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this era, was expended before its close. "There can be no doubt that the infusion of a large amount of this gas into the atmosphere at the present day would be attended by precisely the same circumstances as in the time of the coal epoch. The higher forms of animal life would not have a place on earth. Vegetation would be enormous; and coal strata would be formed from the vast accumulations of woody matter, which would gather in every favorable locality.”


Coal is very widely distributed over the world, although some countries are more highly favored than others. Available coal fields occur in Great Britain ; in Spain, France, Bel. gium and Middle Europe; in India, China and Japan; in the islands of the Indian Archipelago; in Australia and New Zealand; in South America, Chili and Peru; in Greenland, Melville Island and in British America. But nowhere is the coal formation more extensively displayed than in the United States, and nowhere are its beds of greater thickness, more convenient for working, or of more valuable quality.

The eastern half of the continent of North America exhibits five great coal fields, extending from Newfoundland to Arkan. sas: 1. The first, or most eastern, is that of the British Prov. inces, Newfoundland, Nova Scotia, and New Brunswick. Its area is probably about 9,000 square miles, though only one tenth of this surface appears to be underlaid by productive coal seams. 2. The second, or Great Appalachian coal field, extends from Pennsylvania and Ohio to near Tuscaloosa, in the interior of Alabama. It is about 875 miles long, and is estimated to contain 70,000 square miles. 3. A third, and smaller coal field, occupies the center of the State of Michigan; it covers an area of about 15,000 square miles, but is not very productive. 4. A fourth great coal field is situated in the States of Kentucky, Indiana and Illionois. Its area is estimated at 50,000 square miles. 5. The fifth, and most western, occurs in Iowa, Missouri and Arkansas, and occupies an area of about 57,000 square miles. Besides these great deposits, coal is also found in New England, Kansas, Nebraska, and Texas.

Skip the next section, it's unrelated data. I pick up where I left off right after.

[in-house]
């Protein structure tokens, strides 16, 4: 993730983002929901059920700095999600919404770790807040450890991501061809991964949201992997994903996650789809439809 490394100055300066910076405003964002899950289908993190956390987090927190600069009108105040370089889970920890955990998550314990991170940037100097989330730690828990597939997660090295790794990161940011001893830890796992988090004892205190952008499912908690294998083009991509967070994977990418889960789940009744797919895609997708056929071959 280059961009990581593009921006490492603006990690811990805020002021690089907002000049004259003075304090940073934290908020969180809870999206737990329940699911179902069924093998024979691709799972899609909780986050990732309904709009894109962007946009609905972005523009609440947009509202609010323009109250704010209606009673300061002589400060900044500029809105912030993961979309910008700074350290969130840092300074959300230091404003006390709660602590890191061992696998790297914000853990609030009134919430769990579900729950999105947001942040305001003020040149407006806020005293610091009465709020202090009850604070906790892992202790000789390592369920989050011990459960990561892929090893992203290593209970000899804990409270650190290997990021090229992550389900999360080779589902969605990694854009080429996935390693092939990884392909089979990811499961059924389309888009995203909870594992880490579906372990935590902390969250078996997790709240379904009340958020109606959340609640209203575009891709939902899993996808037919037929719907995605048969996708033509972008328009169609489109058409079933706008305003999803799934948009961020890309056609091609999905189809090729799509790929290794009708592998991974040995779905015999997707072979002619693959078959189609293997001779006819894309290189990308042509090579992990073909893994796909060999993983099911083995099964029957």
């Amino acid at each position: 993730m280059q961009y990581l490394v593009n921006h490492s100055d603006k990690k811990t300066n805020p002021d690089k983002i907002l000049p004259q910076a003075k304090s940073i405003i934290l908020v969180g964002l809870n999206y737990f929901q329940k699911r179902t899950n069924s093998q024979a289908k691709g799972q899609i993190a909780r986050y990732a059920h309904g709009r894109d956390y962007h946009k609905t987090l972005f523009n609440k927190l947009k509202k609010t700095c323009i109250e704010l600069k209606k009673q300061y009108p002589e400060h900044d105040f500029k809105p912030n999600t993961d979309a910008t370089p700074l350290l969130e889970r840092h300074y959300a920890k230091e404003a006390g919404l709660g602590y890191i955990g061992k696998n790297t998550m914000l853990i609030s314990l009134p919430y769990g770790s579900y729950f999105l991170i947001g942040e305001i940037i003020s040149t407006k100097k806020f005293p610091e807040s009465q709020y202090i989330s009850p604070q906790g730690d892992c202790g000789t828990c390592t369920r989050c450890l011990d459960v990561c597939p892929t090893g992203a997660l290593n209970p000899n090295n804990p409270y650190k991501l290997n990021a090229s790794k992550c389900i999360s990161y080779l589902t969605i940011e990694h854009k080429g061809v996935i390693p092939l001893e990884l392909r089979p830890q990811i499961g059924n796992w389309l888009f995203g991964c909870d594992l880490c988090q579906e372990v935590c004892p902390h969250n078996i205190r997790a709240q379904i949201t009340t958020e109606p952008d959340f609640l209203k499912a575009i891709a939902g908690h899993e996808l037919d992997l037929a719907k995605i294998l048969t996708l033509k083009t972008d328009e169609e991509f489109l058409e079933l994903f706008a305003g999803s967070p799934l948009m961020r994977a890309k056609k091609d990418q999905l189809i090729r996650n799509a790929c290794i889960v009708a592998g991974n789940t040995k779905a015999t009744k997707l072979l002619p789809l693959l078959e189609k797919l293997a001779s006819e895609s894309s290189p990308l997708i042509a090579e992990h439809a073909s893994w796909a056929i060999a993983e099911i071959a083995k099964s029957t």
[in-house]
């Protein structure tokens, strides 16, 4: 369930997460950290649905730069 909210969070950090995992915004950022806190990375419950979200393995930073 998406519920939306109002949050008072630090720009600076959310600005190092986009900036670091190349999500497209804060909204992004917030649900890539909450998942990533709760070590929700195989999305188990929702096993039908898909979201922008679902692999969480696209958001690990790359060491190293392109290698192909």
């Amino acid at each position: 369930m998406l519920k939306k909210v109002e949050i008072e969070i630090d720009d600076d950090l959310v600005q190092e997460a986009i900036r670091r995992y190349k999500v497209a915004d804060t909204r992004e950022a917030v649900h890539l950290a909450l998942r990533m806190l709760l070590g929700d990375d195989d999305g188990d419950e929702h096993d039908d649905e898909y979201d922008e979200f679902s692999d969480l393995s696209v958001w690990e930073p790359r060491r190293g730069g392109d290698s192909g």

The aggregate space underlaid by the coal fields of North America amounts to at least 200,000 square miles, or to more

than twenty times the area which includes all the known coal deposits of Europe.- Wells' Geology.


The number of species of animals that now inhabit the globe is about 250,000. The number of fossil species of animals and plants cannot be reliably estimated, but it is safe to say that the number of the different extinct species that have been found in fossil state exceeds many times the number of all the different species now living.

Geologists claim four distinct periods or ages of the earth's history. Beginning at the oldest, they are called or named, First, the Azoic period, or period deficient of the evidence of life; Second, Paleozoic, or period of ancient life; Third, the Mesozoic, or period of middle life; Fourth, or last period, called Cainozoic. This period includes the Post Tertiary, or recent system of rocks or period of recent life.

A picture of the Azoic period has thus been imagined by Hugh Miller. "During the early part of the Azoic period we may imagine,” he says, “a dark atmosphere of steam and vapor, which, for age after age conceals the face of the sun, and through which the moon or stars never penetrates; oceans of thermal waters, beated in a thousand centers to the boiling point; low, half molten islands, dim through the fog and scarce more fixed than waves themselves, that heave and tremble under the impulsions of the igneous agencies; roaring geysers that ever and anon throw up their intermittent jets of boiling fluid, vapor and thick steam, from these tremulous lands; and in the dim outskirts of the scene, the red gleam of fire shot forth from yawning cracks and deep chasms. Such would be the probable state of things among the times of the earlier gneiss and mica-chist deposits-times buried deep in that chaotic night which must have continued to exist for, may hap, many ages after that beginning of things in which God created the heavens and the earth."